There have been fewer applications to health and social care courses for entry in 2017/18, according to data from the University and Colleges Admissions Service (UCAS), which shows a 5% decline across all subjects.
The reduction in application numbers for 2017/18 is higher across healthcare courses where applicants from England making at least one choice for nursing and midwifery have fallen by 23%.
Professor Dame Jessica Corner, chair of the Council of Deans of Health, said: “It is to be expected that there would be fewer applications in the first year following the changes to the funding system (the withdrawing of NHS bursaries), but we would expect this to pick up in future years.
"This also comes in the context of a reduction in applications to higher education across all subjects and the introduction of alternative routes into health careers such as the nursing associate and registered nurse apprenticeship programmes.
“Universities report receiving a high number of good quality applications for most courses and they will continue to recruit through to the summer. Where courses have historically had a large number of applicants, fewer applicants might well not affect eventual student numbers”.
Charliotte Beardmore, the SCoR's director of professional policy said, "The drop in applications is a concern and we are monitoring this for radiography.
"It is a particular worry for therapeutic radiography because of the small training numbers and recent intelligence from education providers that indicated a reduction in applications compared with the same time last year," she continued.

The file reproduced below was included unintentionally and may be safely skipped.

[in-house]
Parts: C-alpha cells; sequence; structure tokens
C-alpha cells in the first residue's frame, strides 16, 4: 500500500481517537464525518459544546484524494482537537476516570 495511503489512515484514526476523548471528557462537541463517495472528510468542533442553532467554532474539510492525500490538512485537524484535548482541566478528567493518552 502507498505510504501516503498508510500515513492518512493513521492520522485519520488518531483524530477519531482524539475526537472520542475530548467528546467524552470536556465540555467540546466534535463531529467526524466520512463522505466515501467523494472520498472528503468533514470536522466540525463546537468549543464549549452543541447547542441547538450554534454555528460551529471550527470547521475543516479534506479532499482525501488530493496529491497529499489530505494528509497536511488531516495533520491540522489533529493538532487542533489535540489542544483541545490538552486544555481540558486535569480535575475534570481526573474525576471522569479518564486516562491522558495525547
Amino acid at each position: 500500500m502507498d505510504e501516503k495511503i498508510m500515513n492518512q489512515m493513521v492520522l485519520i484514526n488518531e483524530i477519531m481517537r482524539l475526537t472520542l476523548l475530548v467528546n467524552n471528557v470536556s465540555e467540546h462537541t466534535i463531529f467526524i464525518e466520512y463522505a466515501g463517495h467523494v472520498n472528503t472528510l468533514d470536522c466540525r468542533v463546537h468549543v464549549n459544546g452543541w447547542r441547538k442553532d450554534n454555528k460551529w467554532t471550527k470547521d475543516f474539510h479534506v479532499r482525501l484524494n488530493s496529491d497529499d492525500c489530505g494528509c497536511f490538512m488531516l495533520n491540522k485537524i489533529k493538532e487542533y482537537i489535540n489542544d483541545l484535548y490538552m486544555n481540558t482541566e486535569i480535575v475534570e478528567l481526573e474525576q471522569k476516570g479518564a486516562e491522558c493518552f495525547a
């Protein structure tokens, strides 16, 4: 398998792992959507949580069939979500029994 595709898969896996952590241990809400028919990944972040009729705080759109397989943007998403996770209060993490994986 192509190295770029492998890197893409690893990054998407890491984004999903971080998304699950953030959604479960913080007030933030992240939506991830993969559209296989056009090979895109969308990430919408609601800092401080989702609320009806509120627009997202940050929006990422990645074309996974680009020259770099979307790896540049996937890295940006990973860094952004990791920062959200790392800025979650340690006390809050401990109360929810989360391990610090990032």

"We will be using data to inform key stakeholders about the risk to both imaging and radiotherapy services if places are unfilled and the need for effective marketing of the radiography profession to encourage future applicants."
Professor Steve West, chair of Universities UK’s Health Education and Research Policy Network, commented, “With the changes to the funding system, most universities anticipated a dip in applications before the UCAS deadline. We will continue to work hard through the Spring and Summer to make sure that we attract high quality applicants from the widest range of backgrounds.
“At the same time, though no longer funding these degrees, government must step forward to continue to endorse and promote the degree route into these professions.
“These courses lead into critically important roles in our future health and care services. They also provide an amazing range of professional careers, qualifications that are recognised all over the world and great opportunities for personal fulfilment.”
Click here for Universities UK response to the data.